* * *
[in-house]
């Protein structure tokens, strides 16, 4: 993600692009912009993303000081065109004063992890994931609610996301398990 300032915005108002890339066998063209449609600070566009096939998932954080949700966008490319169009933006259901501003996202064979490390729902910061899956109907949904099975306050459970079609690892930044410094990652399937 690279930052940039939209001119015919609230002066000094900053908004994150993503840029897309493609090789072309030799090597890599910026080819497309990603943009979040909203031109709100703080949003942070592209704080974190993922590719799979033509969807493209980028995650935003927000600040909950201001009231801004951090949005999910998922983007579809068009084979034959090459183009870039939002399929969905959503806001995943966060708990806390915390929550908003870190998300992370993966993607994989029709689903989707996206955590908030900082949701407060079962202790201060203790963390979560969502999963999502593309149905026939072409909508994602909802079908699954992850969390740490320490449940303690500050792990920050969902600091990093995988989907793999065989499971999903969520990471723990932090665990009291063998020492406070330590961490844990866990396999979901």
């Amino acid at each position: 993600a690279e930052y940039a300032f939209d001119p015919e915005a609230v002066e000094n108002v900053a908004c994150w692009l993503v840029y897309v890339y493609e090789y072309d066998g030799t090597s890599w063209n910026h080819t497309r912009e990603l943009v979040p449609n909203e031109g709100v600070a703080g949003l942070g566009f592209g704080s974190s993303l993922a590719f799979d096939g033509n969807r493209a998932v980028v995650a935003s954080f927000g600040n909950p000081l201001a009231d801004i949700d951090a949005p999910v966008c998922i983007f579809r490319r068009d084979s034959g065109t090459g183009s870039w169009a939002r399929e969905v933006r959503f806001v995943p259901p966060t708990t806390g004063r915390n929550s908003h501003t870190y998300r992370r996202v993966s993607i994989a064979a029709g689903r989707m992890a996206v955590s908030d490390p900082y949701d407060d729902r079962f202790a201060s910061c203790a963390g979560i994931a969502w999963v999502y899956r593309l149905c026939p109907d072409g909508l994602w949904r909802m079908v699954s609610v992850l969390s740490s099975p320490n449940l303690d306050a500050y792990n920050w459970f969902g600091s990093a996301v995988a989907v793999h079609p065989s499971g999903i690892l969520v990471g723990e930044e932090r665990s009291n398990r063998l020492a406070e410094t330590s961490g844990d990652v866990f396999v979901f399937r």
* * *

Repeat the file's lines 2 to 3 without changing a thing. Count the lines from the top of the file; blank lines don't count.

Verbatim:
């Protein structure tokens, strides 16, 4: 993600692009912009993303000081065109004063992890994931609610996301398990 300032915005108002890339066998063209449609600070566009096939998932954080949700966008490319169009933006259901501003996202064979490390729902910061899956109907949904099975306050459970079609690892930044410094990652399937 690279930052940039939209001119015919609230002066000094900053908004994150993503840029897309493609090789072309030799090597890599910026080819497309990603943009979040909203031109709100703080949003942070592209704080974190993922590719799979033509969807493209980028995650935003927000600040909950201001009231801004951090949005999910998922983007579809068009084979034959090459183009870039939002399929969905959503806001995943966060708990806390915390929550908003870190998300992370993966993607994989029709689903989707996206955590908030900082949701407060079962202790201060203790963390979560969502999963999502593309149905026939072409909508994602909802079908699954992850969390740490320490449940303690500050792990920050969902600091990093995988989907793999065989499971999903969520990471723990932090665990009291063998020492406070330590961490844990866990396999979901």
């Amino acid at each position: 993600a690279e930052y940039a300032f939209d001119p015919e915005a609230v002066e000094n108002v900053a908004c994150w692009l993503v840029y897309v890339y493609e090789y072309d066998g030799t090597s890599w063209n910026h080819t497309r912009e990603l943009v979040p449609n909203e031109g709100v600070a703080g949003l942070g566009f592209g704080s974190s993303l993922a590719f799979d096939g033509n969807r493209a998932v980028v995650a935003s954080f927000g600040n909950p000081l201001a009231d801004i949700d951090a949005p999910v966008c998922i983007f579809r490319r068009d084979s034959g065109t090459g183009s870039w169009a939002r399929e969905v933006r959503f806001v995943p259901p966060t708990t806390g004063r915390n929550s908003h501003t870190y998300r992370r996202v993966s993607i994989a064979a029709g689903r989707m992890a996206v955590s908030d490390p900082y949701d407060d729902r079962f202790a201060s910061c203790a963390g979560i994931a969502w999963v999502y899956r593309l149905c026939p109907d072409g909508l994602w949904r909802m079908v699954s609610v992850l969390s740490s099975p320490n449940l303690d306050a500050y792990n920050w459970f969902g600091s990093a996301v995988a989907v793999h079609p065989s499971g999903i690892l969520v990471g723990e930044e932090r665990s009291n398990r063998l020492a406070e410094t330590s961490g844990d990652v866990f396999v979901f399937r």